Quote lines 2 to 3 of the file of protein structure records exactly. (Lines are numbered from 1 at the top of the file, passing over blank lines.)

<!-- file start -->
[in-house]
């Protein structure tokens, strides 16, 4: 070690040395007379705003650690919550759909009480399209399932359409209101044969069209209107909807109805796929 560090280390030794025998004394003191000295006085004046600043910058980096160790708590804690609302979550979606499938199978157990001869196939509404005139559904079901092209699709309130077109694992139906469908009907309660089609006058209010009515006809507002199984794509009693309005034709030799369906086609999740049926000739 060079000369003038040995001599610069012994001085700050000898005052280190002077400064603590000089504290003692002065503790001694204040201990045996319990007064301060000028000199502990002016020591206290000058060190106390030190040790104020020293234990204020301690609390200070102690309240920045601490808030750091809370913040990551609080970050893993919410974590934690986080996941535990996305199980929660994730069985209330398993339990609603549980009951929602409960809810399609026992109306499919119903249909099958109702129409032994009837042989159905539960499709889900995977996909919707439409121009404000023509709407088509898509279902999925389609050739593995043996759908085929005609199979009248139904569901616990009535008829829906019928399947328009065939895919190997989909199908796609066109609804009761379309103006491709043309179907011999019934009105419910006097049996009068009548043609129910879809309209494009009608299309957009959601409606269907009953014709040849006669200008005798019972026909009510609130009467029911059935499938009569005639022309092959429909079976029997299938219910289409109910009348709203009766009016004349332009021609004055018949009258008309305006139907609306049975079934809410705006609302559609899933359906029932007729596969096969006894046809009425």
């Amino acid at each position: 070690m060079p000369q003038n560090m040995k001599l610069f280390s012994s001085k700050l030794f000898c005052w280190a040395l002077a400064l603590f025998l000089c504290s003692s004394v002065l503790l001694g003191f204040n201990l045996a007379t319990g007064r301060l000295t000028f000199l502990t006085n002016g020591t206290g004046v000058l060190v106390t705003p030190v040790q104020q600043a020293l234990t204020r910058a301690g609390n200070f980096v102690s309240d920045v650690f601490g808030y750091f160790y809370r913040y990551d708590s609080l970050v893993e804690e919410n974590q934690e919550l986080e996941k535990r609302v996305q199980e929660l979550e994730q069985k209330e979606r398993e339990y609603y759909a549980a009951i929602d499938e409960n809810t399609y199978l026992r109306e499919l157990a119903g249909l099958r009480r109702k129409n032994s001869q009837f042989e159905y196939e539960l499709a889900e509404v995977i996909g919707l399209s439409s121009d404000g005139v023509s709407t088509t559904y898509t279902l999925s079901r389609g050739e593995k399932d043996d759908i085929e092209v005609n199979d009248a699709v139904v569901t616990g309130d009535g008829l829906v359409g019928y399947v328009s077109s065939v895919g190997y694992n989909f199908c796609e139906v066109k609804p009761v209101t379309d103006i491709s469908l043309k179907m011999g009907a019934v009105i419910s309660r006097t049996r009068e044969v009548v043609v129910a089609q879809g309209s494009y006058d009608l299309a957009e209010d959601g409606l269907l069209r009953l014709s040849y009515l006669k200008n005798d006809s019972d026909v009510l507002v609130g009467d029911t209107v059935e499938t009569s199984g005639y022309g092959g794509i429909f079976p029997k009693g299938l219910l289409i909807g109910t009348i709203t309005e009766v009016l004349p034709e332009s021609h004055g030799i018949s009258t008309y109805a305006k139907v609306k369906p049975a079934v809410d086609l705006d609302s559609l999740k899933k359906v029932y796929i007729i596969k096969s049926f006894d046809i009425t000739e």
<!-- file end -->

């Protein structure tokens, strides 16, 4: 070690040395007379705003650690919550759909009480399209399932359409209101044969069209209107909807109805796929 560090280390030794025998004394003191000295006085004046600043910058980096160790708590804690609302979550979606499938199978157990001869196939509404005139559904079901092209699709309130077109694992139906469908009907309660089609006058209010009515006809507002199984794509009693309005034709030799369906086609999740049926000739 060079000369003038040995001599610069012994001085700050000898005052280190002077400064603590000089504290003692002065503790001694204040201990045996319990007064301060000028000199502990002016020591206290000058060190106390030190040790104020020293234990204020301690609390200070102690309240920045601490808030750091809370913040990551609080970050893993919410974590934690986080996941535990996305199980929660994730069985209330398993339990609603549980009951929602409960809810399609026992109306499919119903249909099958109702129409032994009837042989159905539960499709889900995977996909919707439409121009404000023509709407088509898509279902999925389609050739593995043996759908085929005609199979009248139904569901616990009535008829829906019928399947328009065939895919190997989909199908796609066109609804009761379309103006491709043309179907011999019934009105419910006097049996009068009548043609129910879809309209494009009608299309957009959601409606269907009953014709040849006669200008005798019972026909009510609130009467029911059935499938009569005639022309092959429909079976029997299938219910289409109910009348709203009766009016004349332009021609004055018949009258008309305006139907609306049975079934809410705006609302559609899933359906029932007729596969096969006894046809009425």
């Amino acid at each position: 070690m060079p000369q003038n560090m040995k001599l610069f280390s012994s001085k700050l030794f000898c005052w280190a040395l002077a400064l603590f025998l000089c504290s003692s004394v002065l503790l001694g003191f204040n201990l045996a007379t319990g007064r301060l000295t000028f000199l502990t006085n002016g020591t206290g004046v000058l060190v106390t705003p030190v040790q104020q600043a020293l234990t204020r910058a301690g609390n200070f980096v102690s309240d920045v650690f601490g808030y750091f160790y809370r913040y990551d708590s609080l970050v893993e804690e919410n974590q934690e919550l986080e996941k535990r609302v996305q199980e929660l979550e994730q069985k209330e979606r398993e339990y609603y759909a549980a009951i929602d499938e409960n809810t399609y199978l026992r109306e499919l157990a119903g249909l099958r009480r109702k129409n032994s001869q009837f042989e159905y196939e539960l499709a889900e509404v995977i996909g919707l399209s439409s121009d404000g005139v023509s709407t088509t559904y898509t279902l999925s079901r389609g050739e593995k399932d043996d759908i085929e092209v005609n199979d009248a699709v139904v569901t616990g309130d009535g008829l829906v359409g019928y399947v328009s077109s065939v895919g190997y694992n989909f199908c796609e139906v066109k609804p009761v209101t379309d103006i491709s469908l043309k179907m011999g009907a019934v009105i419910s309660r006097t049996r009068e044969v009548v043609v129910a089609q879809g309209s494009y006058d009608l299309a957009e209010d959601g409606l269907l069209r009953l014709s040849y009515l006669k200008n005798d006809s019972d026909v009510l507002v609130g009467d029911t209107v059935e499938t009569s199984g005639y022309g092959g794509i429909f079976p029997k009693g299938l219910l289409i909807g109910t009348i709203t309005e009766v009016l004349p034709e332009s021609h004055g030799i018949s009258t008309y109805a305006k139907v609306k369906p049975a079934v809410d086609l705006d609302s559609l999740k899933k359906v029932y796929i007729i596969k096969s049926f006894d046809i009425t000739e």